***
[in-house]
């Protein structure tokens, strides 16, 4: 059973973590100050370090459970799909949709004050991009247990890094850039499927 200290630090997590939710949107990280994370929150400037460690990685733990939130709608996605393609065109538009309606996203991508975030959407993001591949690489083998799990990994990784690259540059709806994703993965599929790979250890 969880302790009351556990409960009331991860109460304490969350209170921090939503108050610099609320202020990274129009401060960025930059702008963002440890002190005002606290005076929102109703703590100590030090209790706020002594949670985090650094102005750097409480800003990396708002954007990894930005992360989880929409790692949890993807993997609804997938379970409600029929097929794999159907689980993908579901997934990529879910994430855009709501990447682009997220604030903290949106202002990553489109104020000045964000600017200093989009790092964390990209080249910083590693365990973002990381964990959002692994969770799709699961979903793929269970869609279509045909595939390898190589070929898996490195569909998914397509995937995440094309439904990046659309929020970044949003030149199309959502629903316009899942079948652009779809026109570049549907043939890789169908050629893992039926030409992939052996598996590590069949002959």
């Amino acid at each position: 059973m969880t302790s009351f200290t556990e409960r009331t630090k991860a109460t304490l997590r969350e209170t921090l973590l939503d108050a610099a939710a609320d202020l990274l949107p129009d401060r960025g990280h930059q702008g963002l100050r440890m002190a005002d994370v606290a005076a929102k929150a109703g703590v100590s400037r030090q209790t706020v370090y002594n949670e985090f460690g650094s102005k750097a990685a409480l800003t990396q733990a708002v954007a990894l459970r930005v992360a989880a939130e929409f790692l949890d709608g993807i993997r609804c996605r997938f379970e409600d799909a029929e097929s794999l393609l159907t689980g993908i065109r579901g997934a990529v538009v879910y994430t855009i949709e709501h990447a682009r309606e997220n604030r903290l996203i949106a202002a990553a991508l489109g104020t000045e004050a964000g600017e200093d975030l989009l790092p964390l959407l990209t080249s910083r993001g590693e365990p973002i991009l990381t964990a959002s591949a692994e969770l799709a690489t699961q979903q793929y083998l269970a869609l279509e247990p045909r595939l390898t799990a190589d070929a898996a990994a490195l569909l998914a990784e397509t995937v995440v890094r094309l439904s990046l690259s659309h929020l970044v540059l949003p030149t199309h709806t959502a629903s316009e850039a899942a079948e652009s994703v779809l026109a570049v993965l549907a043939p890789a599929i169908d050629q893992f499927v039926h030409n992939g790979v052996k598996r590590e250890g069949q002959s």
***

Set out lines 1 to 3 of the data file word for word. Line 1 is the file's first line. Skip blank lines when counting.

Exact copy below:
[in-house]
């Protein structure tokens, strides 16, 4: 059973973590100050370090459970799909949709004050991009247990890094850039499927 200290630090997590939710949107990280994370929150400037460690990685733990939130709608996605393609065109538009309606996203991508975030959407993001591949690489083998799990990994990784690259540059709806994703993965599929790979250890 969880302790009351556990409960009331991860109460304490969350209170921090939503108050610099609320202020990274129009401060960025930059702008963002440890002190005002606290005076929102109703703590100590030090209790706020002594949670985090650094102005750097409480800003990396708002954007990894930005992360989880929409790692949890993807993997609804997938379970409600029929097929794999159907689980993908579901997934990529879910994430855009709501990447682009997220604030903290949106202002990553489109104020000045964000600017200093989009790092964390990209080249910083590693365990973002990381964990959002692994969770799709699961979903793929269970869609279509045909595939390898190589070929898996490195569909998914397509995937995440094309439904990046659309929020970044949003030149199309959502629903316009899942079948652009779809026109570049549907043939890789169908050629893992039926030409992939052996598996590590069949002959």
């Amino acid at each position: 059973m969880t302790s009351f200290t556990e409960r009331t630090k991860a109460t304490l997590r969350e209170t921090l973590l939503d108050a610099a939710a609320d202020l990274l949107p129009d401060r960025g990280h930059q702008g963002l100050r440890m002190a005002d994370v606290a005076a929102k929150a109703g703590v100590s400037r030090q209790t706020v370090y002594n949670e985090f460690g650094s102005k750097a990685a409480l800003t990396q733990a708002v954007a990894l459970r930005v992360a989880a939130e929409f790692l949890d709608g993807i993997r609804c996605r997938f379970e409600d799909a029929e097929s794999l393609l159907t689980g993908i065109r579901g997934a990529v538009v879910y994430t855009i949709e709501h990447a682009r309606e997220n604030r903290l996203i949106a202002a990553a991508l489109g104020t000045e004050a964000g600017e200093d975030l989009l790092p964390l959407l990209t080249s910083r993001g590693e365990p973002i991009l990381t964990a959002s591949a692994e969770l799709a690489t699961q979903q793929y083998l269970a869609l279509e247990p045909r595939l390898t799990a190589d070929a898996a990994a490195l569909l998914a990784e397509t995937v995440v890094r094309l439904s990046l690259s659309h929020l970044v540059l949003p030149t199309h709806t959502a629903s316009e850039a899942a079948e652009s994703v779809l026109a570049v993965l549907a043939p890789a599929i169908d050629q893992f499927v039926h030409n992939g790979v052996k598996r590590e250890g069949q002959s």